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Keep the revolution alive with this free Kawit-inspired font

Keep the revolution alive with this free Kawit-inspired font

If Kawit, Cavite wasn’t included in your field trip itinerary, was it even one? Apart from history books and educational film viewings, we owe our early awareness of Philippine history to the municipality of Kawit, where one of our earliest revolutions brewed and had its first taste of freedom.

Today, we see traces of this history in the place’s long-standing establishments, characterized by similarly-stylized typefaces. On the internet, Aaron Amar decided to breathe life into these letters with his free front, “Kawit.”

Characterized by three weights and nostalgic curves and swashes, “Kawit” resembles the inventiveness of archaic Philippine lettering. From old government seals and store signages, we can now slap this font onto our own digital projects—and keep the spirit of the revolution alive while we’re at it. We talk to Amar on the creation of “Kawit.”

Why did you decide to take inspiration from old school Philippine letterings?
[Following the] same objective with Quiapo Free, my own journey/mission as a type designer was to explore and find our country’s own identity through Type Design, with a pinch of modernization, just to prove that we have our own identity of graphic design. So, I was on the lookout for vintage prints and graphics we had, searching for gold. Browsing through what Sir Jowee of Team Manila had shared online and during his talk in an event from Canva, I was inspired to create another set of free fonts for all.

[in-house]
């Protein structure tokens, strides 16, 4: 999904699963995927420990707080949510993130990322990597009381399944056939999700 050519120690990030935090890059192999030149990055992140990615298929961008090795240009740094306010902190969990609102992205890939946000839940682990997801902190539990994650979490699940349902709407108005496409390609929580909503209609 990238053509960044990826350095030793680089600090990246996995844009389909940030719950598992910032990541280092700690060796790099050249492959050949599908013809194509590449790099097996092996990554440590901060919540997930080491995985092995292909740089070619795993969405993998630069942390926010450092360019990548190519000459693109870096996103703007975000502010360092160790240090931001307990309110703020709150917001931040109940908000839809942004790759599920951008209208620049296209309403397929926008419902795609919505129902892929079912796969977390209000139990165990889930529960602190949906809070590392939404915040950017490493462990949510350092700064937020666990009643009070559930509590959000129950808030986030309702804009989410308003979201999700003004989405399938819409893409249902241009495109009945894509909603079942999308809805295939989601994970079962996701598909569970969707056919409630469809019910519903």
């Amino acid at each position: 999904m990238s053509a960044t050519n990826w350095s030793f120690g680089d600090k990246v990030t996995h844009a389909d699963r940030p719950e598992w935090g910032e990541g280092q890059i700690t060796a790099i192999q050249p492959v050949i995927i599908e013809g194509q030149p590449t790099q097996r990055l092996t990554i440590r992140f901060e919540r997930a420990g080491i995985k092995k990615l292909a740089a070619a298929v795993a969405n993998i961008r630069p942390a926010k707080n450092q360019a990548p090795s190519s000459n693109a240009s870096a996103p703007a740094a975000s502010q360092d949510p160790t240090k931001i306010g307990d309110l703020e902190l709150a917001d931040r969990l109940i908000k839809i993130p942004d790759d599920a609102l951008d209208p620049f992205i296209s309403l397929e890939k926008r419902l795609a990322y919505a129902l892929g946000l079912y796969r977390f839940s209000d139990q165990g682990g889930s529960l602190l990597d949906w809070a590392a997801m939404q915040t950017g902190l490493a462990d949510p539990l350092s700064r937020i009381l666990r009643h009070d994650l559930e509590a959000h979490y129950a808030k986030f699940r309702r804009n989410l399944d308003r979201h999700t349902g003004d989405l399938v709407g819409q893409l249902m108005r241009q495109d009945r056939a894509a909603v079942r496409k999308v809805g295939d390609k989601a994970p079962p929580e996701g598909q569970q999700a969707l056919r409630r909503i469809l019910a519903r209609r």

What aspects of Kawit as a place played in the creation of this font?
I chose the name Kawit (even though I haven’t been there) because it’s the city where our country’s independence was declared. With this piece, I imagined our flag waving while the crowds rejoiced after the revolution happened. The way it’s italicized shows an emphasis or an action, and its wavy strokes are like fire burning while you’re typing with it. Also, there are elements in this typeface that look like a hook, and the city’s name Kawit reportedly came from the word “Kalawit,” which means hook. (O, ha?)

For you, what are the qualities of a modern hero?
A hero for me doesn’t mean someone who’s equipped with power, but someone whose heart is pure enough to help those in need and brave enough to act or speak for the better.

How important do you think is art’s role in promoting sovereignty, unity, equity and freedom—words you mentioned in your post?
Art has the power to communicate and to express layers of thoughts, emotions and messages, regardless of the size of your canvas or space. Art has the ability and heart to shout for those who can’t or aren’t able to speak. And I think, choosing a font—aside from typing words—is a part of expression.

Add “Kawit” to your font collection by clicking here.

Read more:
This free typeface is a love letter to Filipino accent marks
We talked to the creator of the free Cavite-inspired typeface
These free fonts were inspired by the Philippine revolution

Photo courtesy of Aaron Amar


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